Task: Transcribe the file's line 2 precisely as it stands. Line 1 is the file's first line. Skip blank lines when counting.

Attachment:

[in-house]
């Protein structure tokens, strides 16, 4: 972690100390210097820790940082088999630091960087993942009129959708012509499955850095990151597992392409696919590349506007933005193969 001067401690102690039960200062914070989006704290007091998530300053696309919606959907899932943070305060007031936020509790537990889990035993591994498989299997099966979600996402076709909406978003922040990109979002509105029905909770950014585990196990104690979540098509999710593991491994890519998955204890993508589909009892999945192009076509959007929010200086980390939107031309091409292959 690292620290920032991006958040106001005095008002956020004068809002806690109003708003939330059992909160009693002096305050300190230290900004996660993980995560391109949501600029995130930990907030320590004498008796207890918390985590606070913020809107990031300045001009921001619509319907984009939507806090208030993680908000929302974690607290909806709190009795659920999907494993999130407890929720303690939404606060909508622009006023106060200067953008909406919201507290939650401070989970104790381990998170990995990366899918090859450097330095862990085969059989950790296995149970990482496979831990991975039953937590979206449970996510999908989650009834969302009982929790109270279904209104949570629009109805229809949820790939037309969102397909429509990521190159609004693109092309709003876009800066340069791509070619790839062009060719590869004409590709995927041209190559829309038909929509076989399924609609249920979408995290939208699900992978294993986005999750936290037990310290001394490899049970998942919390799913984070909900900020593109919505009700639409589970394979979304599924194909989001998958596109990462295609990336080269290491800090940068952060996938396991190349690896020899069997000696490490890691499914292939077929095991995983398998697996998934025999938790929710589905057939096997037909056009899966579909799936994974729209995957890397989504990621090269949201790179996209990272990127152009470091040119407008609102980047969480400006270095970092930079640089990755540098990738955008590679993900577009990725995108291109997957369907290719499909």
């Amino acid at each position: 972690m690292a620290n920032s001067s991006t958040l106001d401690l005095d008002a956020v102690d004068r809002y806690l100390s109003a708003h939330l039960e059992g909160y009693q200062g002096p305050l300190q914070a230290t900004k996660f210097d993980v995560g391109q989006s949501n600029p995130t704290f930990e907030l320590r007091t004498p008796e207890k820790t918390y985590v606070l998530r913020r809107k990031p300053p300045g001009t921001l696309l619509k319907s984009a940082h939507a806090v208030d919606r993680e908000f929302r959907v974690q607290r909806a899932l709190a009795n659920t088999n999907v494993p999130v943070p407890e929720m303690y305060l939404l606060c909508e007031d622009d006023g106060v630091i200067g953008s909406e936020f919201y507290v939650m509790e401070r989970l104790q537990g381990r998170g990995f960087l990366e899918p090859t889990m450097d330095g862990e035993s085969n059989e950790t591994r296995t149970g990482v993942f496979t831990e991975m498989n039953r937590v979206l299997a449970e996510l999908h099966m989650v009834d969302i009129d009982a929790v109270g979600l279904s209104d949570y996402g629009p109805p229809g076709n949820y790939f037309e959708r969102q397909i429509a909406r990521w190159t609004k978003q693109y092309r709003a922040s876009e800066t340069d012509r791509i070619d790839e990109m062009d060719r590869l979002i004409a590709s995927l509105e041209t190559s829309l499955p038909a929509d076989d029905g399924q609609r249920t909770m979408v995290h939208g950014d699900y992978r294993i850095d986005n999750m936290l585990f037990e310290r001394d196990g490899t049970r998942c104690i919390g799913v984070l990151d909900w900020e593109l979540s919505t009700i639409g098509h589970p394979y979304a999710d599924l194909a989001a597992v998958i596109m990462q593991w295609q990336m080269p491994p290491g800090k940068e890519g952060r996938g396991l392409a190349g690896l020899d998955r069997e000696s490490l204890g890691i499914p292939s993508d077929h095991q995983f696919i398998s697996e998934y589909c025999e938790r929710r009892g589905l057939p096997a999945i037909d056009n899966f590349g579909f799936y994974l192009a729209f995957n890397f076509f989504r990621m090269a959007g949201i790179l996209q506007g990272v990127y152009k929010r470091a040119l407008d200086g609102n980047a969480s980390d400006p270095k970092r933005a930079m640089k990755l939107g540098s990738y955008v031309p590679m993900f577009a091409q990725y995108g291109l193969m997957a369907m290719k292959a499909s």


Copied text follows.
């Protein structure tokens, strides 16, 4: 972690100390210097820790940082088999630091960087993942009129959708012509499955850095990151597992392409696919590349506007933005193969 001067401690102690039960200062914070989006704290007091998530300053696309919606959907899932943070305060007031936020509790537990889990035993591994498989299997099966979600996402076709909406978003922040990109979002509105029905909770950014585990196990104690979540098509999710593991491994890519998955204890993508589909009892999945192009076509959007929010200086980390939107031309091409292959 690292620290920032991006958040106001005095008002956020004068809002806690109003708003939330059992909160009693002096305050300190230290900004996660993980995560391109949501600029995130930990907030320590004498008796207890918390985590606070913020809107990031300045001009921001619509319907984009939507806090208030993680908000929302974690607290909806709190009795659920999907494993999130407890929720303690939404606060909508622009006023106060200067953008909406919201507290939650401070989970104790381990998170990995990366899918090859450097330095862990085969059989950790296995149970990482496979831990991975039953937590979206449970996510999908989650009834969302009982929790109270279904209104949570629009109805229809949820790939037309969102397909429509990521190159609004693109092309709003876009800066340069791509070619790839062009060719590869004409590709995927041209190559829309038909929509076989399924609609249920979408995290939208699900992978294993986005999750936290037990310290001394490899049970998942919390799913984070909900900020593109919505009700639409589970394979979304599924194909989001998958596109990462295609990336080269290491800090940068952060996938396991190349690896020899069997000696490490890691499914292939077929095991995983398998697996998934025999938790929710589905057939096997037909056009899966579909799936994974729209995957890397989504990621090269949201790179996209990272990127152009470091040119407008609102980047969480400006270095970092930079640089990755540098990738955008590679993900577009990725995108291109997957369907290719499909």